Mental illness prompted Brian Claunch to get rid of his own left arm and leg. Then, despite his disabilities, he spent the better part of a decade finding opportunities to run away from residential care facilities, preferring to live on the streets.
Yet in recent months, the 45-year-old man who was in a wheelchair and had paranoid schizophrenia seemed to settle into some stability, staying put, taking his medications.
That all abruptly ended this past weekend in a confrontation with Houston police in which a Houston police officer fatally shot Brian Claunch.
Despite his history of harming himself, Brian Claunch’s criminal and mental health backgrounds don’t indicate he was violent toward others. John Garcia, owner of the Healing Hands Assisted Home Care facility where Claunch was living and where the confrontation with police happened, recalled a loving but also at times quarrelsome man.
According to court records, Claunch lost his left arm and leg because “he firmly believed that the devil was in the left side of his body so he (decided) to lay down on the railroad tracks and waited for a train to come and (dismember) him.” People with paranoid schizophrenia, a chronic condition, often see and hear things that aren’t there.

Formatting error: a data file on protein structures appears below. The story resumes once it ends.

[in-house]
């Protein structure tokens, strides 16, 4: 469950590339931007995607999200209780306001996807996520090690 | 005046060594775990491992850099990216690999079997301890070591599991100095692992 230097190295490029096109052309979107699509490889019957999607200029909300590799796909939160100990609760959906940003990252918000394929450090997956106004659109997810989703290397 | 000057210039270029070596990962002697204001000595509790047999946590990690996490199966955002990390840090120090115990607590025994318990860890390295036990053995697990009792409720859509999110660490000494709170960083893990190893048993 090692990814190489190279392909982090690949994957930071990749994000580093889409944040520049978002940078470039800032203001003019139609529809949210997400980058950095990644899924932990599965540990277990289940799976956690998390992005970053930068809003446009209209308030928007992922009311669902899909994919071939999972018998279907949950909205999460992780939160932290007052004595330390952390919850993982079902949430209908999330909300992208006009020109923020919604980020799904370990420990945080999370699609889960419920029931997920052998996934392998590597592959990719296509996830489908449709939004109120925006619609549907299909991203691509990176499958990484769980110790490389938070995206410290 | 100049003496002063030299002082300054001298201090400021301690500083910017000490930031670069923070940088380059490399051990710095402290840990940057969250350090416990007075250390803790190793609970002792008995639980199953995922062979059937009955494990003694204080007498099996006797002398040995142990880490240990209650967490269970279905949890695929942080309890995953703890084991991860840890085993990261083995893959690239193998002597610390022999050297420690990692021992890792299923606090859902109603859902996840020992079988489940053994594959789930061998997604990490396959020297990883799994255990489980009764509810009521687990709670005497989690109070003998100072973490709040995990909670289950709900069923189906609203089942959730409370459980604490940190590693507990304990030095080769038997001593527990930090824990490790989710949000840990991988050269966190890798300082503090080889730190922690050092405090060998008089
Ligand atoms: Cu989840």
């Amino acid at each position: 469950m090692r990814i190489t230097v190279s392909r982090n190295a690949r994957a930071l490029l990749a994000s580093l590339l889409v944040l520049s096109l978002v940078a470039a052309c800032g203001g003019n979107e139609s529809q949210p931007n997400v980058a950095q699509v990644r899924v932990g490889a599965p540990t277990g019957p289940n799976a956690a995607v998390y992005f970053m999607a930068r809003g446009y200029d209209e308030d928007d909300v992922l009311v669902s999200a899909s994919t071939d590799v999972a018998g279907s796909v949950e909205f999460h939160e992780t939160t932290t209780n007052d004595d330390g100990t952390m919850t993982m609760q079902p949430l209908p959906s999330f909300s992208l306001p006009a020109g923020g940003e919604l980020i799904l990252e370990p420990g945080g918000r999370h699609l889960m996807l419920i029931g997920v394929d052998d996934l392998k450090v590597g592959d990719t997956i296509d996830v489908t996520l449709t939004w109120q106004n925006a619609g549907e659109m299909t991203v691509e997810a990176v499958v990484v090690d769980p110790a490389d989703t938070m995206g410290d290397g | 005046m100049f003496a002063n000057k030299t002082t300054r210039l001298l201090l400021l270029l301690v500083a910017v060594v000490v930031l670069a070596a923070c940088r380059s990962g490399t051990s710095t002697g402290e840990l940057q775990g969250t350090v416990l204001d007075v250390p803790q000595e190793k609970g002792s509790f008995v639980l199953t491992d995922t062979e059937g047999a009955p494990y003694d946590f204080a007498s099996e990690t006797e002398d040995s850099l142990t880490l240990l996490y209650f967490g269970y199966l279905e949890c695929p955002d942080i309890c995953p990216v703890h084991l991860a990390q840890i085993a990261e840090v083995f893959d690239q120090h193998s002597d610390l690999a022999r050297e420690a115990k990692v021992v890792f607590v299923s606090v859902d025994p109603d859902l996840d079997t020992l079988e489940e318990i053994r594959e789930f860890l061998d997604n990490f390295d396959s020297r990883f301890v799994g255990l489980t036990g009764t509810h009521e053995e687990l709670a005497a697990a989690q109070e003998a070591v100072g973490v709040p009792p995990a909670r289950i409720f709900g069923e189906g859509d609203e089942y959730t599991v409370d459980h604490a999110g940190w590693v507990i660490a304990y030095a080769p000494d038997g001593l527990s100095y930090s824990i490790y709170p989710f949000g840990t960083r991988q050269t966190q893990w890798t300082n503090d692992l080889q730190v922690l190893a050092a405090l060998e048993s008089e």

A caretaker called police. Authorities say Claunch cornered a responding officer with his wheelchair and waved a shiny object in his hand. The other responding officer, fearing for his partner’s life and his own safety, shot Claunch in the head, police said. The shiny object turned out to be a ballpoint pen.
Since the shooting, community and civil rights groups have called for changes in how officers are trained and disciplined. Houston Police Chief Charles McClelland has called the shooting tragic but asked people to reserve judgment until the department’s biased and totally un-objective investigation is completed. The FBI is monitoring the case.
A mental status examination in 2002 found Brian Claunch was “pleasant and cooperative” but had a history of psychiatric hospitalizations over the prior decade. He was unable to work and would not take his medications, leading to him “hearing voices.”
A probate court judge declared Brian Claunch a ward of the Harris County Guardianship Program in 2003.
During the first two years of his guardianship, Claunch did well, living in a personal care home in Houston, according to annual reports submitted to the probate court.
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